On Friday, the Pulitzer Prize Board took the rare step of awarding a Pulitzer to a citizen as Frazier was awarded a special citation for a video that sparked a national movement. The combination of Frazier’s quick-thinking and horrific video, along with news outlets getting that video before the eyes of Americans, led to an outpouring of outrage and protests across the country and globe that continue to have reverberations to this day.

The Pulitzer Prize Board cited Frazier for “courageously recording the murder of George Floyd, a video that spurred protests against police brutality around the world, highlighting the crucial role of citizens in journalists’ quest for truth and justice.”

Meanwhile, the local newspaper — The (Minneapolis) Star Tribune — was named winner of the Breaking News Reporting award for its coverage of the police murder of Floyd, which happened within miles of their offices. A finalist in Breaking News was the staff of The Courier-Journal in Louisville, Kentucky, for reporting on the death of Breonna Taylor, who was shot and killed by police while in her home. The Courier-Journal’s work was also recognized as a finalist in the Public Service category.

The staff of Associated Press won in Breaking News Photography for capturing the country’s response to the murder of Floyd.

Police and its misuse of power extended beyond the cases of Floyd and Taylor, and reporters were there, too, to dig out those abuses and shine a light.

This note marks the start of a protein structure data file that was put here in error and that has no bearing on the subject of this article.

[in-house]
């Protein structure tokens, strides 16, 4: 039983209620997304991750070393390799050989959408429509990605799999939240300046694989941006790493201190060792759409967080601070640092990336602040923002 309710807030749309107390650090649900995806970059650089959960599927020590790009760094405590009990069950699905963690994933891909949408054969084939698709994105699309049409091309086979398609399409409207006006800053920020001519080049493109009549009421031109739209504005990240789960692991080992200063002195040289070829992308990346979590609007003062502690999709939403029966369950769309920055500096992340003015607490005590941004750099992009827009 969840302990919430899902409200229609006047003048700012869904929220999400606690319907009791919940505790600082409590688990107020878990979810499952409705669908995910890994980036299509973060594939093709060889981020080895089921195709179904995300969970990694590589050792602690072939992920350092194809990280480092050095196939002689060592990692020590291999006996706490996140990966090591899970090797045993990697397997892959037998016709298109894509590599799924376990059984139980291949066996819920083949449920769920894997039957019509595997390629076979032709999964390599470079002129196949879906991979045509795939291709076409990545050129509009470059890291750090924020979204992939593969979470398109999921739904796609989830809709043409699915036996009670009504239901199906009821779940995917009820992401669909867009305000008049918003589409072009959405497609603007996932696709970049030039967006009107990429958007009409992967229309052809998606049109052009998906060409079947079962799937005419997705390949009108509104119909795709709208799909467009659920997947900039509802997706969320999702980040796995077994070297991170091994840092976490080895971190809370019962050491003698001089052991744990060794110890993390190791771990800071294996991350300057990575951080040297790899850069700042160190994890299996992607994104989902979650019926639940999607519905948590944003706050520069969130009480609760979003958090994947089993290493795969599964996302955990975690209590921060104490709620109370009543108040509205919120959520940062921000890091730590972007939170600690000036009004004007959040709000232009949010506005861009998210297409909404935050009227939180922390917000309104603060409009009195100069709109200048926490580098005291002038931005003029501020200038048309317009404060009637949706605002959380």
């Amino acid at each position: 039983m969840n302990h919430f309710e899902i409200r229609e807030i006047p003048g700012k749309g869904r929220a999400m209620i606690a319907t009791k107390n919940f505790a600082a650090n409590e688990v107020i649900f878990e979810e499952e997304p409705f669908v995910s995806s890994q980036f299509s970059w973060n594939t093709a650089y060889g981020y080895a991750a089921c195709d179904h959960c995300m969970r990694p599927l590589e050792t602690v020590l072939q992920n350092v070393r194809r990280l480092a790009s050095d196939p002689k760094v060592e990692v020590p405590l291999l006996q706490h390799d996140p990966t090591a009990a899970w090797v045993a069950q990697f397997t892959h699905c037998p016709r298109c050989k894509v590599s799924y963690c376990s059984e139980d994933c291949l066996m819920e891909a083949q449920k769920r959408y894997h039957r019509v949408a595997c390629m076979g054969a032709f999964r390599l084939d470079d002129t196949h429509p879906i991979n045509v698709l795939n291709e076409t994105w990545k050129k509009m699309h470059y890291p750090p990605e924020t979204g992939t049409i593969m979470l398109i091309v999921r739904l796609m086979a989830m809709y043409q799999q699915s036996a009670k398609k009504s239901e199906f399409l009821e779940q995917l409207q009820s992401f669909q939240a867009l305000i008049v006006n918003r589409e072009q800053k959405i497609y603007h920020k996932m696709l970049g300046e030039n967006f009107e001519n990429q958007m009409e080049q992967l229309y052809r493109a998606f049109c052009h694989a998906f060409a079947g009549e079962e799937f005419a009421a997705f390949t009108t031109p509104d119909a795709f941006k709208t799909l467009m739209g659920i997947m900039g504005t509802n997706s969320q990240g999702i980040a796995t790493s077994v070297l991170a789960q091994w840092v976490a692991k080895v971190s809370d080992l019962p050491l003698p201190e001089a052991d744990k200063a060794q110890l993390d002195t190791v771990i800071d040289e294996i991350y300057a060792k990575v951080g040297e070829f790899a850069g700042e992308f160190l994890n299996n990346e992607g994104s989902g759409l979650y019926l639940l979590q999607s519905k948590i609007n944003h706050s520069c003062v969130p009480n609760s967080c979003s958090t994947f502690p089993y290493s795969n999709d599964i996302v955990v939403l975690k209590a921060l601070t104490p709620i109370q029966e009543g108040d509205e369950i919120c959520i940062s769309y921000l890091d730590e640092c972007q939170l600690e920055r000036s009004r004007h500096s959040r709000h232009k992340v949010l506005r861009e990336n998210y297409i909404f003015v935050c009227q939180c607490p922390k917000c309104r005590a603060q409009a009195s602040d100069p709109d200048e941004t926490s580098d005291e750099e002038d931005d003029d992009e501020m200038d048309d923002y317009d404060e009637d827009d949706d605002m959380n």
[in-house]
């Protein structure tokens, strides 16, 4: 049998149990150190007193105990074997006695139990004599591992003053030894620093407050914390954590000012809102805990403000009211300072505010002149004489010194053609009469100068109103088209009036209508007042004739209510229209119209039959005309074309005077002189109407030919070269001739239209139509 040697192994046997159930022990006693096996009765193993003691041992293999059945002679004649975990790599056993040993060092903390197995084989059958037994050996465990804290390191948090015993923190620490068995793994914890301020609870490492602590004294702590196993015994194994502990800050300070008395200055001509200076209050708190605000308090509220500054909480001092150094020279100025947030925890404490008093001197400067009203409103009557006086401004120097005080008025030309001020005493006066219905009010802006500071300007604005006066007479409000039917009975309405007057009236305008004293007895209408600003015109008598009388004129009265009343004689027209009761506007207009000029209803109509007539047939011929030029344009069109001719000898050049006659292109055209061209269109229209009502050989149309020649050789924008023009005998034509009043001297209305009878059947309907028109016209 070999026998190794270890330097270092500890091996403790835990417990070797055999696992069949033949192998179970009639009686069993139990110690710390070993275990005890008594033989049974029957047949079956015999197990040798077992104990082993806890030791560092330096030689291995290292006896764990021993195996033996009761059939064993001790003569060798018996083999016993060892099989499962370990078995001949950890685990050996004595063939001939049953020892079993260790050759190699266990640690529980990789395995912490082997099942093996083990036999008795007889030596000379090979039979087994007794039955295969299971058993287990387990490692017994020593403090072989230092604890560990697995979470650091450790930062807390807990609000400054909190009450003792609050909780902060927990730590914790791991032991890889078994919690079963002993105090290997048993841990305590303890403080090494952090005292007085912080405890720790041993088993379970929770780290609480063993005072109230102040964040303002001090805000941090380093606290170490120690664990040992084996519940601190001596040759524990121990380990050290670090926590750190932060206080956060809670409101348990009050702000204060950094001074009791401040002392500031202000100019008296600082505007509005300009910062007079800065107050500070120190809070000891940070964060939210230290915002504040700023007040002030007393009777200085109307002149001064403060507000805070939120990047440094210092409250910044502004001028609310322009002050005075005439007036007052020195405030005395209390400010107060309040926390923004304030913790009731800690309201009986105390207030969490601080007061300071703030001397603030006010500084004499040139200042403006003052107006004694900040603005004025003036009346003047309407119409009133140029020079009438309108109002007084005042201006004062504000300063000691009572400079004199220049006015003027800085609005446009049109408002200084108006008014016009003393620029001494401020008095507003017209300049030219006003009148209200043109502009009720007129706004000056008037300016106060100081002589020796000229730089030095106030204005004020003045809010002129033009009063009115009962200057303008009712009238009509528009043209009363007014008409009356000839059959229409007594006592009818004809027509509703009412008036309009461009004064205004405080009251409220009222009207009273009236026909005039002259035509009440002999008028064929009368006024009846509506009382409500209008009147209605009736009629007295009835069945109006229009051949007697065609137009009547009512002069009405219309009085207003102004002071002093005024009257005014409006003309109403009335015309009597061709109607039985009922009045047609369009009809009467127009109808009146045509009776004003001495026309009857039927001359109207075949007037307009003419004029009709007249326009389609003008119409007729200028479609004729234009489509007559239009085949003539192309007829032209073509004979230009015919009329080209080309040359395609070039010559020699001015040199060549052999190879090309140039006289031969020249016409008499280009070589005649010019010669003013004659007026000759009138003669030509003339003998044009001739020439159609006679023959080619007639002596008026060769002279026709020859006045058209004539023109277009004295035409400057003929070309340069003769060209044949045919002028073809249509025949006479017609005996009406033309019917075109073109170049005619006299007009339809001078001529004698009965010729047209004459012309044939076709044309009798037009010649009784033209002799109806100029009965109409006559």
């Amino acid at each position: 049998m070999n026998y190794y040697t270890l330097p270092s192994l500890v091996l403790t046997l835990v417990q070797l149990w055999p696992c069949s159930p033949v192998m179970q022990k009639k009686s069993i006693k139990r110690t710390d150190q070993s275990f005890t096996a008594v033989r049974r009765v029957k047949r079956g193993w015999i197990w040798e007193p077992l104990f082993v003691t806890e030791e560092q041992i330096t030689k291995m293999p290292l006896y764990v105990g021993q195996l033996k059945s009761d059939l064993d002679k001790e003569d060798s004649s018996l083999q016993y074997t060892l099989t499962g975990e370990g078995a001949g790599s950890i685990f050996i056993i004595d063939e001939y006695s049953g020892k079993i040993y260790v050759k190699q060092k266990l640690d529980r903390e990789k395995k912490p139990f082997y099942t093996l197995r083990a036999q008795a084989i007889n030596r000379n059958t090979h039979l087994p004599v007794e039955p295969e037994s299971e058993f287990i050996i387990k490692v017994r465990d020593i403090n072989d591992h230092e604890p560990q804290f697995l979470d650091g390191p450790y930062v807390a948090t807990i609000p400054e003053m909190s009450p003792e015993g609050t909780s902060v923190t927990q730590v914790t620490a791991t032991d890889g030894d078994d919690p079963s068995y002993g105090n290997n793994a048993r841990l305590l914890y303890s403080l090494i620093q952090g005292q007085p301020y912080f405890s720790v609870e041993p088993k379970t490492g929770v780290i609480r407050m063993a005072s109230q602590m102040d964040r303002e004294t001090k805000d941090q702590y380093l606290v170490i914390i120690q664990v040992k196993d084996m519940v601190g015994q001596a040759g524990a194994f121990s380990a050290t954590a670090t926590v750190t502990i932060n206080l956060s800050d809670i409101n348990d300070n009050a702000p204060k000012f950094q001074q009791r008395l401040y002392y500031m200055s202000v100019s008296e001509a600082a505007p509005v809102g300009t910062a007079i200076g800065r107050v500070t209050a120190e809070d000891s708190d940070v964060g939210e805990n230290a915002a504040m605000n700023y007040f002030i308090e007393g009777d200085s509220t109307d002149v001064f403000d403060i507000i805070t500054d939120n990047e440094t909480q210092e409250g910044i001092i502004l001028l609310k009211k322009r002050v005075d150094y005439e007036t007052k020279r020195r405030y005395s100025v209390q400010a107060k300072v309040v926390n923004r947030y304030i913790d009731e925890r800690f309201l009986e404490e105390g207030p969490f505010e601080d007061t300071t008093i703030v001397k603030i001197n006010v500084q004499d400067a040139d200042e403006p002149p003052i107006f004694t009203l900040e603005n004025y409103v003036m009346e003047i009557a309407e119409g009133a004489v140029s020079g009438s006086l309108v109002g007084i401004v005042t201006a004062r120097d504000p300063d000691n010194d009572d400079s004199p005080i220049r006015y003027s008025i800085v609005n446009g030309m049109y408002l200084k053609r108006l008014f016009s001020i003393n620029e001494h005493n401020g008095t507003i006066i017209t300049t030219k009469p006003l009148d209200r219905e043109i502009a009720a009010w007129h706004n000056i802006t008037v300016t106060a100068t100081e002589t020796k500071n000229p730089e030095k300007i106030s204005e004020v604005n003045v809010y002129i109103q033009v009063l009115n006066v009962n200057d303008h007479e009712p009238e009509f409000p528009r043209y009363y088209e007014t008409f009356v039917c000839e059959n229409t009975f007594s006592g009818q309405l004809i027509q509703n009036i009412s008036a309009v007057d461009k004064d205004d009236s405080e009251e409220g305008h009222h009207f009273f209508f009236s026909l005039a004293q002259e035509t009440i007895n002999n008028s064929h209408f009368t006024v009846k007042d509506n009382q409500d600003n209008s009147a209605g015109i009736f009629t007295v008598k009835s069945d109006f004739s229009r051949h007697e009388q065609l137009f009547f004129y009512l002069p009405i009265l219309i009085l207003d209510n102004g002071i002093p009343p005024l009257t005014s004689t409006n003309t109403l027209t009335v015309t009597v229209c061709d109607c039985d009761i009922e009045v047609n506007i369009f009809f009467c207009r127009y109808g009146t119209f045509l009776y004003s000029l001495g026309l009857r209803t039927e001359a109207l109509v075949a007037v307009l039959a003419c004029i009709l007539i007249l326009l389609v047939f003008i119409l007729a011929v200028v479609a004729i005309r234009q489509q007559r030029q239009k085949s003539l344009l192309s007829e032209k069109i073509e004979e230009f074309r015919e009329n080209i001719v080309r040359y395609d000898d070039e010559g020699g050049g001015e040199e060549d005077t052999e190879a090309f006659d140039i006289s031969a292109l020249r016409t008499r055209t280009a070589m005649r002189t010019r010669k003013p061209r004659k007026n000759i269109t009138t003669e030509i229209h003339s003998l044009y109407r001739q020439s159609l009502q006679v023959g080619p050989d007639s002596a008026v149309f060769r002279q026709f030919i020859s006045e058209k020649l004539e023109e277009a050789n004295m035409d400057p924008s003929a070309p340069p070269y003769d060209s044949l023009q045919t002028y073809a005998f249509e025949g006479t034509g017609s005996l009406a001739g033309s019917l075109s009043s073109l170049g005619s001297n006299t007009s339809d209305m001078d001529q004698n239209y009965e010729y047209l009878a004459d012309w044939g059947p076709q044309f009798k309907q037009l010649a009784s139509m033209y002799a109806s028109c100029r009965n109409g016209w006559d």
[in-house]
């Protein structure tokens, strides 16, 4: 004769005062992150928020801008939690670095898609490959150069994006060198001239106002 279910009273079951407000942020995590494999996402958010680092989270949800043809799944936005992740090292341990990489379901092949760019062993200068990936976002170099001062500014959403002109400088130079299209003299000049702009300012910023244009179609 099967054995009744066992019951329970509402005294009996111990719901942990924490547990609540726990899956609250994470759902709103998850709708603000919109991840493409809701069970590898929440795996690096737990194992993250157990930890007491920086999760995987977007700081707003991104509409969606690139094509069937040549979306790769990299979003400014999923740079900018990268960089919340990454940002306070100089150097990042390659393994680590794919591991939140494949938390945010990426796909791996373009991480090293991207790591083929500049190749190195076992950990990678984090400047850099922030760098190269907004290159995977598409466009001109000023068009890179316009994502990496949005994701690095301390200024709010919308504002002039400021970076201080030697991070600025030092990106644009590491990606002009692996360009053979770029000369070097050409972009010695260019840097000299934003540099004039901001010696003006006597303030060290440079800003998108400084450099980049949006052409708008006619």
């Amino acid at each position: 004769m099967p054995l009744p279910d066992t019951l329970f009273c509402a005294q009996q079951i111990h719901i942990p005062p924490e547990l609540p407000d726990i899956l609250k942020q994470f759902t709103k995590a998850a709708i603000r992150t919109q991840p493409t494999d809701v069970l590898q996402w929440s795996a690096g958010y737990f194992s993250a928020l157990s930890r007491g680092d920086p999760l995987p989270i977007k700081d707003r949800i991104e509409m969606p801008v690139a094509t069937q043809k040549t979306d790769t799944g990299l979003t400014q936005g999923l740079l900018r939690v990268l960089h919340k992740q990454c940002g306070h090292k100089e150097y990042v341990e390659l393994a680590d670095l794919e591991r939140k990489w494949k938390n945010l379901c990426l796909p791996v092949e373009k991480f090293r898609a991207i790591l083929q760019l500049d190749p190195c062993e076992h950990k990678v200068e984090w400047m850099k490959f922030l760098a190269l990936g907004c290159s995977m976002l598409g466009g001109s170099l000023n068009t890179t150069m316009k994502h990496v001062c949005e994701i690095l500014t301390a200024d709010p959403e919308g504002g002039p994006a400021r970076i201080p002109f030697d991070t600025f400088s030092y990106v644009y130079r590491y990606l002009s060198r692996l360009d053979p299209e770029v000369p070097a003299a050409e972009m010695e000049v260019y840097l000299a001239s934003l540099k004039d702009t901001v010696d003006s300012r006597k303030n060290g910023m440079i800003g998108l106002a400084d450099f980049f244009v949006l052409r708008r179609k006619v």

The Local Reporting Pulitzer went to Kathleen McGrory and Neil Bedi of the Tampa Bay Times for their reporting on a sheriff’s department that ran a secret operation digging into school grades and child welfare records in an attempt to profile school children. The department trampled on privacy and harassed families in a misguided attempt to predict crimes that had not even happened.

This reporting not only won many awards, including Friday’s Pulitzer, but led to significant change. The sheriff’s department has dropped the tactics that the Times uncovered in their project.

Meanwhile, the National Reporting Pulitzer went to The Marshall Project, Alabama Media Group, The Indianapolis Star and the Invisible Institute for a year-long investigation into K-9 units and the damage that police dogs inflict on citizens, including innocent victims.

The Los Angeles Times’ Robert Greene won for Editorial Writing for his editorials on policing, bail reform, prisons and mental health inside the Los Angeles criminal justice system.

Sharing the Explanatory Pulitzer with Yong, Reuters’ Andrew Chung, Lawrence Hurley, Andrea Januta, Jaimi Dowdell and Jackie Botts won for “an exhaustive examination, powered by data analysis of U.S. federal court cases, of the legal doctrine of ‘qualified immunity’ and how it shields police who use excessive force from prosecution.”

All of it, and other finalists, showed the importance of journalists covering police and the communities they serve.

Race, meanwhile, was the central theme in the work honored in the Commentary category. Michael Paul Williams of the Richmond Times-Dispatch won in Commentary for his writing about the dismantling of monuments honoring white supremacy in Richmond, the former capital of the Confederacy.

MORE FROM POYNTER: Virginia columnist earns Pulitzer Prize for columns challenging white supremacy